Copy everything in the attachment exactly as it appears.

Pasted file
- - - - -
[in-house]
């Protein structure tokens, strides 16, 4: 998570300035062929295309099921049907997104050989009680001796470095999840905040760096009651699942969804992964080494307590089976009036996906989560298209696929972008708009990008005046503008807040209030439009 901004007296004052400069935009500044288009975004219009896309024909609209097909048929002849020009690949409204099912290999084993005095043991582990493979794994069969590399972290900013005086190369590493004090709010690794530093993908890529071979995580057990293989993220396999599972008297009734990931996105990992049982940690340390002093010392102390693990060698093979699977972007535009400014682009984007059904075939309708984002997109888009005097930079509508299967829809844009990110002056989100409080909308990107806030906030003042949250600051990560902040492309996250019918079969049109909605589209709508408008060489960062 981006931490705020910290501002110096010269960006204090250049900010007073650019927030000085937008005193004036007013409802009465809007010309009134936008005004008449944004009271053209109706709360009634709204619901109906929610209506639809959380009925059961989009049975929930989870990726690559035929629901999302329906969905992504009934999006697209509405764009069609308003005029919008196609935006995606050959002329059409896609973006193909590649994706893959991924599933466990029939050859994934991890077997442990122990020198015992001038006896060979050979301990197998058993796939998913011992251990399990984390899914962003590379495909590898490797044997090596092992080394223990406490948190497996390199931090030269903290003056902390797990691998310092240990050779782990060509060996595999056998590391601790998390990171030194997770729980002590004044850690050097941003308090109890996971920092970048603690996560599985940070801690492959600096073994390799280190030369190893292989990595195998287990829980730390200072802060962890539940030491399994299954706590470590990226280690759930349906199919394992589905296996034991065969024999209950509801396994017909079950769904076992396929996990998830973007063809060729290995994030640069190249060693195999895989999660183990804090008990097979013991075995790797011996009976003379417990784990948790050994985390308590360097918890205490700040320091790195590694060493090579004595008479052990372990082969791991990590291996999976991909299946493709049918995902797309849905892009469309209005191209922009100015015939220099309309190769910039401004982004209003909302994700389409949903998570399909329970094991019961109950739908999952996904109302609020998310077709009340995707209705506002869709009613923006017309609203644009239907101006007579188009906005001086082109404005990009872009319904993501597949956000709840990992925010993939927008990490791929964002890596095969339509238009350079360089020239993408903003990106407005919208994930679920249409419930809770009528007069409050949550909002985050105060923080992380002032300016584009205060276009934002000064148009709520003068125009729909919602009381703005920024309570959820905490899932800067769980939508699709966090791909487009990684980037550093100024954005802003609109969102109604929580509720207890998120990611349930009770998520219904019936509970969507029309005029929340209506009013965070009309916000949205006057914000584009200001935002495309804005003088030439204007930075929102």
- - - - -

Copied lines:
[in-house]
């Protein structure tokens, strides 16, 4: 998570300035062929295309099921049907997104050989009680001796470095999840905040760096009651699942969804992964080494307590089976009036996906989560298209696929972008708009990008005046503008807040209030439009 901004007296004052400069935009500044288009975004219009896309024909609209097909048929002849020009690949409204099912290999084993005095043991582990493979794994069969590399972290900013005086190369590493004090709010690794530093993908890529071979995580057990293989993220396999599972008297009734990931996105990992049982940690340390002093010392102390693990060698093979699977972007535009400014682009984007059904075939309708984002997109888009005097930079509508299967829809844009990110002056989100409080909308990107806030906030003042949250600051990560902040492309996250019918079969049109909605589209709508408008060489960062 981006931490705020910290501002110096010269960006204090250049900010007073650019927030000085937008005193004036007013409802009465809007010309009134936008005004008449944004009271053209109706709360009634709204619901109906929610209506639809959380009925059961989009049975929930989870990726690559035929629901999302329906969905992504009934999006697209509405764009069609308003005029919008196609935006995606050959002329059409896609973006193909590649994706893959991924599933466990029939050859994934991890077997442990122990020198015992001038006896060979050979301990197998058993796939998913011992251990399990984390899914962003590379495909590898490797044997090596092992080394223990406490948190497996390199931090030269903290003056902390797990691998310092240990050779782990060509060996595999056998590391601790998390990171030194997770729980002590004044850690050097941003308090109890996971920092970048603690996560599985940070801690492959600096073994390799280190030369190893292989990595195998287990829980730390200072802060962890539940030491399994299954706590470590990226280690759930349906199919394992589905296996034991065969024999209950509801396994017909079950769904076992396929996990998830973007063809060729290995994030640069190249060693195999895989999660183990804090008990097979013991075995790797011996009976003379417990784990948790050994985390308590360097918890205490700040320091790195590694060493090579004595008479052990372990082969791991990590291996999976991909299946493709049918995902797309849905892009469309209005191209922009100015015939220099309309190769910039401004982004209003909302994700389409949903998570399909329970094991019961109950739908999952996904109302609020998310077709009340995707209705506002869709009613923006017309609203644009239907101006007579188009906005001086082109404005990009872009319904993501597949956000709840990992925010993939927008990490791929964002890596095969339509238009350079360089020239993408903003990106407005919208994930679920249409419930809770009528007069409050949550909002985050105060923080992380002032300016584009205060276009934002000064148009709520003068125009729909919602009381703005920024309570959820905490899932800067769980939508699709966090791909487009990684980037550093100024954005802003609109969102109604929580509720207890998120990611349930009770998520219904019936509970969507029309005029929340209506009013965070009309916000949205006057914000584009200001935002495309804005003088030439204007930075929102």